Chart: Why Some Left-Handed Athletes Gain An Advantage


Before, I discuss this article that appeared last Summer in The Guardian, I wanted to tell you my left-handed story.

I was in grade school in the early to mid-1960s. I was born left-handed and only knew how to write left-handed (my socially conservative parent never a big deal about it). In my English/Writing class in grade school, my teacher use to wrap my knuckles with a ruler for writing left-handed and told me to write the “correct” way.

My parents were called in and the Principal and them agreed that I could continue to write left-handed. I assumed the Principal discussed this with my English/Writing teacher.

For the rest of the time I was i n her class, she would walk by me when I was writing and mumble something about me not writing “normal” like the rest of the kids.

We left-handers make up a small percentage of the population, but we are an eclectic, artsy, creative group of people. Regardless of early civilizations supposed use of the left hand for wiping your butt, and never to shake hands with, are slowly fading away. I still remember the time my teacher tried to shame me for doing what was just natural for me some 50+ years later.

Best regards,


Why Some Left-Handed Athletes Gain An Advantage

Approximately 12% of the US population are left-handed – but standing out in a co-operative world can help some thrive.

Athletes could help us understand why most people are right-handed.

In the United States, despite scientific agreement that it’s partly genetic, the rate of left-handedness has fluctuated over time. According to a 2009 paper titled “the history and geography of human handedness”, American left-handedness declined before 1900, then picked up again, reaching approximately 12% – possibly because left-handedness is no longer “corrected” in schoolchildren.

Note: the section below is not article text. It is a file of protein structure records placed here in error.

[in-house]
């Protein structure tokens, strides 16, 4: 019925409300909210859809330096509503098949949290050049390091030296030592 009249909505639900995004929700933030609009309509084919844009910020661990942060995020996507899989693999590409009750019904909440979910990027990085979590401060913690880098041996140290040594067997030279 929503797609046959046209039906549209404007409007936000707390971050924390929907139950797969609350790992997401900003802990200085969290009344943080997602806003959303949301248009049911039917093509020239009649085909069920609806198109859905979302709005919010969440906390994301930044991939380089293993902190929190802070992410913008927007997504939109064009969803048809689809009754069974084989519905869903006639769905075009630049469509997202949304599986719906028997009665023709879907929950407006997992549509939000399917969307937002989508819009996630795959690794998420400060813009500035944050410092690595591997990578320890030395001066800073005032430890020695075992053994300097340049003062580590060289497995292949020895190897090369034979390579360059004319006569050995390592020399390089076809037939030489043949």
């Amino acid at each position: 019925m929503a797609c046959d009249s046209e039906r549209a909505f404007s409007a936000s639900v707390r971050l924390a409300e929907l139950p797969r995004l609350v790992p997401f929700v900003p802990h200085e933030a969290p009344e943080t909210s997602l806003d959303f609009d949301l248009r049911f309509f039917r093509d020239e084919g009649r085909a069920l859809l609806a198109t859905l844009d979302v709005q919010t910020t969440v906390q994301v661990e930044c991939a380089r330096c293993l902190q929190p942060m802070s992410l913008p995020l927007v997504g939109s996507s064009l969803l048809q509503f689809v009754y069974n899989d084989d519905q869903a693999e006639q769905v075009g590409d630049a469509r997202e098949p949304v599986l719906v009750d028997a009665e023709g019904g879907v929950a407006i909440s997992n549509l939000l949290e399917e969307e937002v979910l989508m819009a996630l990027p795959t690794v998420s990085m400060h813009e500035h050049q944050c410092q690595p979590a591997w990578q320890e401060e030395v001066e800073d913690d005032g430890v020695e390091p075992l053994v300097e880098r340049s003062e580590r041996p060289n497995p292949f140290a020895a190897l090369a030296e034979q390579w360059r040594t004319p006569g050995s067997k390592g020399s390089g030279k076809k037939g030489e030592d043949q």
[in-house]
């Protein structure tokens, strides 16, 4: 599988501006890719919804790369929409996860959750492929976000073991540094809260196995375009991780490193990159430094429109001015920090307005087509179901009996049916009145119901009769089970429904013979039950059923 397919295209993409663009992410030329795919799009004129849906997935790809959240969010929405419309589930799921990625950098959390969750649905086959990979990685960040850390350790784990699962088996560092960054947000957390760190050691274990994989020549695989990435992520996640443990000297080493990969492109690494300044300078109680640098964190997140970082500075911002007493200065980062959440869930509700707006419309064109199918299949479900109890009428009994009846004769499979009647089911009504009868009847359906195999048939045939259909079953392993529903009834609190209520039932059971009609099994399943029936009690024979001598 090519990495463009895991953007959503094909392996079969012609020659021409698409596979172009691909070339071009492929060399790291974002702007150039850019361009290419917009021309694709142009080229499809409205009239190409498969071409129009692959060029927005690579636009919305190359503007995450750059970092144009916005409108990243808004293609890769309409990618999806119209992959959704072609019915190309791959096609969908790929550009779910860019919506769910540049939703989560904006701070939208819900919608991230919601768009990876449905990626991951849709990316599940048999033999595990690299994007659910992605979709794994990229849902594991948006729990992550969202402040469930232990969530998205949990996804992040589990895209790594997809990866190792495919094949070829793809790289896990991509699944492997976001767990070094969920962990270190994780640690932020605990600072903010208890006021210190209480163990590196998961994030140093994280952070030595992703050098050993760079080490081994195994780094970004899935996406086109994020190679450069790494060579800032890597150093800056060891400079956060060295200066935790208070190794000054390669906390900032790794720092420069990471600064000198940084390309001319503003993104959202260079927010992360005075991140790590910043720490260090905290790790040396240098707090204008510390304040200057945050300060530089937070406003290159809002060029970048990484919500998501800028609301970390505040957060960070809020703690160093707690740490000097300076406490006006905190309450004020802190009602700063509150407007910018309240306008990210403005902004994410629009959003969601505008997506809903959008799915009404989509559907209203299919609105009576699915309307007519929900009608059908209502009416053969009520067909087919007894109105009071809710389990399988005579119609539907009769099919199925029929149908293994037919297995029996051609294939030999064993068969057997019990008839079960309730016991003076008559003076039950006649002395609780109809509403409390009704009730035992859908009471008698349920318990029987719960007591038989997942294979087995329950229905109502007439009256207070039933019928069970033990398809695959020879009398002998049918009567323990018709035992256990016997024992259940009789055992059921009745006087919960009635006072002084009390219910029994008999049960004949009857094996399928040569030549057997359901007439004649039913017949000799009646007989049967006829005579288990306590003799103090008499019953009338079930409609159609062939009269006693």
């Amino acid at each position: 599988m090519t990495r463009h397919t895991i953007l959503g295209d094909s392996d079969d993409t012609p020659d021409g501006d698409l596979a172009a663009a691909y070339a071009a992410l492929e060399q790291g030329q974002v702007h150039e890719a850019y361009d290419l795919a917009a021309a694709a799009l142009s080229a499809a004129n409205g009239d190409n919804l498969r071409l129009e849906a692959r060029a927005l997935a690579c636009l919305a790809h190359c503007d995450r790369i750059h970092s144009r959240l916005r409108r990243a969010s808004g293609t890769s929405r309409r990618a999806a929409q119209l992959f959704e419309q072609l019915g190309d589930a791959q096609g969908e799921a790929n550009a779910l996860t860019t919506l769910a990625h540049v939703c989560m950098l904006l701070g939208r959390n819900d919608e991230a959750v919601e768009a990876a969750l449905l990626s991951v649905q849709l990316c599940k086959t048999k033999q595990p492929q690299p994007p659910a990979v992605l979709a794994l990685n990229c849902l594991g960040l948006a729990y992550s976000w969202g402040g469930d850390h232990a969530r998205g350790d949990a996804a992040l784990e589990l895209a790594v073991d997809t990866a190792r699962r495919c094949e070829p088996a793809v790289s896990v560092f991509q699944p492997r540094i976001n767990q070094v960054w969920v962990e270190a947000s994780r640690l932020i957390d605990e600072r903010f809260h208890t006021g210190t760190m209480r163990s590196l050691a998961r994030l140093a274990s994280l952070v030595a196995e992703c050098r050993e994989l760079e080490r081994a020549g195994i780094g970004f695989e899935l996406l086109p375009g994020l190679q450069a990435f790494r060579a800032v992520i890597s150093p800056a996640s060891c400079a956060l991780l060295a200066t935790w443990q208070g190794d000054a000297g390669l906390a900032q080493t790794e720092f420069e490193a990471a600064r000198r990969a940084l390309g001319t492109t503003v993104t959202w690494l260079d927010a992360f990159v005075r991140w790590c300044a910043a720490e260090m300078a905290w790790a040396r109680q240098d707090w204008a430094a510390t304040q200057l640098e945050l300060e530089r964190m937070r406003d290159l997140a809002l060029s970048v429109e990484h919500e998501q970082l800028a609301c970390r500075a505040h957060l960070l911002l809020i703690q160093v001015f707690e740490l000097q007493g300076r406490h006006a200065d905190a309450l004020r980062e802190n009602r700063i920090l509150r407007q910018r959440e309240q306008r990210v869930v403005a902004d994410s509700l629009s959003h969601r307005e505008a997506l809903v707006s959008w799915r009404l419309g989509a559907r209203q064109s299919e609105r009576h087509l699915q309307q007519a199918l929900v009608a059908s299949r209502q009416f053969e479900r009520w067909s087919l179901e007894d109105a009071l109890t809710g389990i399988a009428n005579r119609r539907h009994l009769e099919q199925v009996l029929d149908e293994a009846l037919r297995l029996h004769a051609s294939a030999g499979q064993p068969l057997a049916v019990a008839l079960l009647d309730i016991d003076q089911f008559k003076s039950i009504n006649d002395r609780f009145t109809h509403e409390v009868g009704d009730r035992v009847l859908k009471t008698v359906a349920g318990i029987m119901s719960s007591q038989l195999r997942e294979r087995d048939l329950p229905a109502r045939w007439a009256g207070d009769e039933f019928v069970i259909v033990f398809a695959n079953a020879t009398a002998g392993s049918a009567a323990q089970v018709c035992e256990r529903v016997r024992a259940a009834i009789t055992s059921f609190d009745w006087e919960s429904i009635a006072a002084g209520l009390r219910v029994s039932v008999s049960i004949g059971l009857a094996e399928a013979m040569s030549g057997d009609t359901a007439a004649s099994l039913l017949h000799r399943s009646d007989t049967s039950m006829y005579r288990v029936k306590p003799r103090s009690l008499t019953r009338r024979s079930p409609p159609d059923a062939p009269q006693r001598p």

To see why left-handers are still a minority, two mathematicians (both right-handed) analyzed athletes. Their study, published in 2012, hypothesized that the delicate balance between cooperation and competition has evolved humans towards our current rate of left-handedness. In a perfectly cooperative world, 100% of us would be right-handed, and in a perfectly competitive one, we’d be equally split 50%-50%.

The academics turned that theory into a mathematical model which they tested on several sports. The model accurately predicted the percentage of left-handed elite athletes in baseball, boxing, hockey, fencing and table tennis. The more competitive the sport, the higher the share of left-handers (over 50% of top baseball players are left-handed): as the report says: “physical competition, on the other hand, favors the unusual. In a fight, a left-hander in a right-handed world would have an advantage.” That’s why only 4% of golfers – who compete in a sport where you are not physically interacting with others – are left-handed.

So, whichever hand you rely on, you can rest assured you are contributing to the fine balance of human society as a whole.

Source: Chalabi, Mona, International Left-Handers Day: why some lefty athletes gain an advantage, The Guardian, Sport Datablog, August 13, 2017,

Left-Handed Chart

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